My younger brother is going back to war, and I’m not sure how I feel about it.
But I’m pretty sure I know how the rest of the country feels.
Three weeks ago, three U.S. soldiers were killed by hostile fire in Afghanistan. I challenge you to find their story in any national media website. If you do, it likely won’t be more than a few sentences. Another sour note in a war by which most Americans are hardly affected and have already tuned out.
But I feel something different. I check the casualty reports every morning. This war is real to me. It’s my younger brother going over there, for God’s sake. Won’t somebody pay attention? Doesn’t anybody care?
I bought a “Red Friday” shirt a few weeks ago. It’s a trend, probably not widespread, to wear a red shirt every Friday to honor the men and women still deployed. The usual question I get when I wear the shirt is, “What’s that for?” When I explain, the response is typically, “Oh.”
I also bought a yellow ribbon pendant to wear on my lapel, I changed my Facebook profile picture to one of my brother and me hugging after he got back from his first deployment to Afghanistan. I wear a wristband that says “support our troops.” I put an American flag sticker on the back of my car. I’m screaming as loud as I can, but my voice is mute.
The fact is our country is tired of war. The sadness of it has drained us. The anger and sense of patriotism that fueled our interest in the aftermath of 9/11 is mostly forgotten now, and we have fallen into the same old trap of underestimating the threats to our country and not wanting to interrupt our comfortable lives with the uncomfortable reality of the big bad world outside our borders.
Think about what’s going on in Afghanistan, Iraq, Egypt, Syria, Mali, Pakistan, Somalia, Sudan, Tibet and on and on and on and on. There are dark, violent places in this world. You wouldn’t know it, though, based on the faces of people I saw at P.F. Chang’s on a recent Wednesday night. Or, when you watch the nightly news and the endless bloviating about this party or that one and whether so and so will run for president 32 years from now.
We forget that our sons and daughters are still in the sand of the life-and-death arena of combat against a savage and determined enemy. We put them there. Yes, we, and that means you, too, and it is our apathy toward the blood and treasure spilled in our name that has kept them there.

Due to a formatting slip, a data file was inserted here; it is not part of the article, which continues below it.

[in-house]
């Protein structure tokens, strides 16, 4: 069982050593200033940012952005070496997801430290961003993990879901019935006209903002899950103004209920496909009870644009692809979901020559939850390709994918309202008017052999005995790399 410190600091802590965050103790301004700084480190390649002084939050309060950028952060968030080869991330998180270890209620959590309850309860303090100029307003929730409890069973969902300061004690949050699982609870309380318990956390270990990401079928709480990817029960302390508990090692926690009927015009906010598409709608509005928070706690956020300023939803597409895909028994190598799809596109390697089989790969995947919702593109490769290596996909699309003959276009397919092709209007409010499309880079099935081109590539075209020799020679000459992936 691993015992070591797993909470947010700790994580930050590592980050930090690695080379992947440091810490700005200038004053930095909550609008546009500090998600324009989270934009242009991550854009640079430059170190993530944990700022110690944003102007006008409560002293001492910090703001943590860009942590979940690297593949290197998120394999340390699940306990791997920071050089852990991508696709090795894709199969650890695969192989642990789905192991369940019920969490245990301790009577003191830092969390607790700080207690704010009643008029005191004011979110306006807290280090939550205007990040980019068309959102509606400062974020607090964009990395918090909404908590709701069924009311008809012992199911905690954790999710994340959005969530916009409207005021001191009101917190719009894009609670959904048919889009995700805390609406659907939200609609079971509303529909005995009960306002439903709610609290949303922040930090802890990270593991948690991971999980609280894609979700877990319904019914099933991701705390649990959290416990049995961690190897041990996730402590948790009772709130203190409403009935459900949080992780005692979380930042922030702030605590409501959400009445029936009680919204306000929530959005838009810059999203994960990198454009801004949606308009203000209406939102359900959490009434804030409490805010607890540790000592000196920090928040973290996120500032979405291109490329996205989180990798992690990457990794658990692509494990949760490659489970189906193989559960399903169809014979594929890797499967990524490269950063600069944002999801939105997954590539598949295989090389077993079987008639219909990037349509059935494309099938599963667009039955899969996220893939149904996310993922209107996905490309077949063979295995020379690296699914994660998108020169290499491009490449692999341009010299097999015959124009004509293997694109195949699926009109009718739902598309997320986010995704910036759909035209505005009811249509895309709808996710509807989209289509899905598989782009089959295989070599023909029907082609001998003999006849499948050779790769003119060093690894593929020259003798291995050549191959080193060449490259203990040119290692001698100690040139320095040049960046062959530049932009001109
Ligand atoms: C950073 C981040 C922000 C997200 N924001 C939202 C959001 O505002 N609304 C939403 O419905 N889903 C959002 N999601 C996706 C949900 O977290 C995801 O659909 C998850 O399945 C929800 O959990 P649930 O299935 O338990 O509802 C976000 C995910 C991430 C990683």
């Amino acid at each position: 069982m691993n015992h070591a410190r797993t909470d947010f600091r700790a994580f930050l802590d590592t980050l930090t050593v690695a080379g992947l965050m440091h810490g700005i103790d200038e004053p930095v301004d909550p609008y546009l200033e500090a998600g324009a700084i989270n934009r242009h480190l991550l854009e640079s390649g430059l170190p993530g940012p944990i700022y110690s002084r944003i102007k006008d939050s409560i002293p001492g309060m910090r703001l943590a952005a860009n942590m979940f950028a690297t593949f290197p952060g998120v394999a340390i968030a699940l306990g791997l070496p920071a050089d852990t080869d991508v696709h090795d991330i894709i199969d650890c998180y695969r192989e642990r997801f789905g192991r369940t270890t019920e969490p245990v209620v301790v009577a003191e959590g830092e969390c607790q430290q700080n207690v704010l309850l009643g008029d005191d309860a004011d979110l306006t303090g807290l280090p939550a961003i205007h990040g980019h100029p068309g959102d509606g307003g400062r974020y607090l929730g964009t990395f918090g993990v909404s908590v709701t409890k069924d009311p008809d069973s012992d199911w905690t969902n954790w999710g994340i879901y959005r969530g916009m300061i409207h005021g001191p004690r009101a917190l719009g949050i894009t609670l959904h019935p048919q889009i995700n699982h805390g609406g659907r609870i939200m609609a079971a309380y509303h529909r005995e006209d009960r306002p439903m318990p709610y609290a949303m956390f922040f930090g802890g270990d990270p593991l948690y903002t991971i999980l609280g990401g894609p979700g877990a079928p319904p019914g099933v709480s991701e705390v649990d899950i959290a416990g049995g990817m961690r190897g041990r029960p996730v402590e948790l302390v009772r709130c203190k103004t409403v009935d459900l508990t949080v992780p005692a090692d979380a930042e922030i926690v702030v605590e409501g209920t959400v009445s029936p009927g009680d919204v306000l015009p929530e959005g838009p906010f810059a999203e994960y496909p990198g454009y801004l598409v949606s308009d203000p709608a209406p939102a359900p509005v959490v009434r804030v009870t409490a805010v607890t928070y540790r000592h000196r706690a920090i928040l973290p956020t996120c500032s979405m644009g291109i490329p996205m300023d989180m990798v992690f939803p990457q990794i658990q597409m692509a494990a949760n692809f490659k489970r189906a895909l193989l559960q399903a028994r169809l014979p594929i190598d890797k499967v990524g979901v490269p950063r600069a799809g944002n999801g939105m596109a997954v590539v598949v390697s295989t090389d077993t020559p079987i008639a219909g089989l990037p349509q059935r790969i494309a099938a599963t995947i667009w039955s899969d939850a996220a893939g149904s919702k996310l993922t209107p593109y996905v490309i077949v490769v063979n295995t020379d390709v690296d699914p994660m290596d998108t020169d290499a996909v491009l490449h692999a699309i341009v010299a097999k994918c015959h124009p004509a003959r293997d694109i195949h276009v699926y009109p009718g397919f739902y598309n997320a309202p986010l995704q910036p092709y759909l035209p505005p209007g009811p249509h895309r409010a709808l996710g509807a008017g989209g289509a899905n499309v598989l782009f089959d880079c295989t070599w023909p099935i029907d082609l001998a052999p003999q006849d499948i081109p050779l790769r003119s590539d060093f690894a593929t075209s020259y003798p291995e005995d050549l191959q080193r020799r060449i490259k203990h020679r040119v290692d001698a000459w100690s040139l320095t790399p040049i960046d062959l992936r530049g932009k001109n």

We call them heroes. Some old veterans might give them a hat and a few candy bars when they step off the plane. But as a country, we have figured out that it’s easier to call someone a hero on their return than to have the courage to do the right thing and pay attention to the harder, uglier part of the story — to actually care about the war.
I had a conversation with an old friend the other night. She told me she respected why I, as a veteran, became a journalist, and she understood my reasons for wanting to write a book about the wars. But she also told me something I didn’t want to hear: “People don’t care. You won’t change anything.”
She may be right. In fact, I’m pretty sure she is. I’m fighting against reality TV, multibillion-dollar political machines fighting for airtime and a national attention span the length of a commercial break.
But I don’t care. He’s my brother, damn it, and I’m proud and scared about him going back to war. Until he comes home, I’ll continue to scream and shout as loud as my voice will carry, and maybe, just maybe, someone will ask why.
Nolan Peterson, news editor for the Sarasota Observer and Pelican Press, is a graduate of the U.S. Air Force Academy and a veteran of the Iraq and Afghanistan wars. He was an Air Force special operations pilot with more than 250 hours of combat flight time. He is a Sarasota native.
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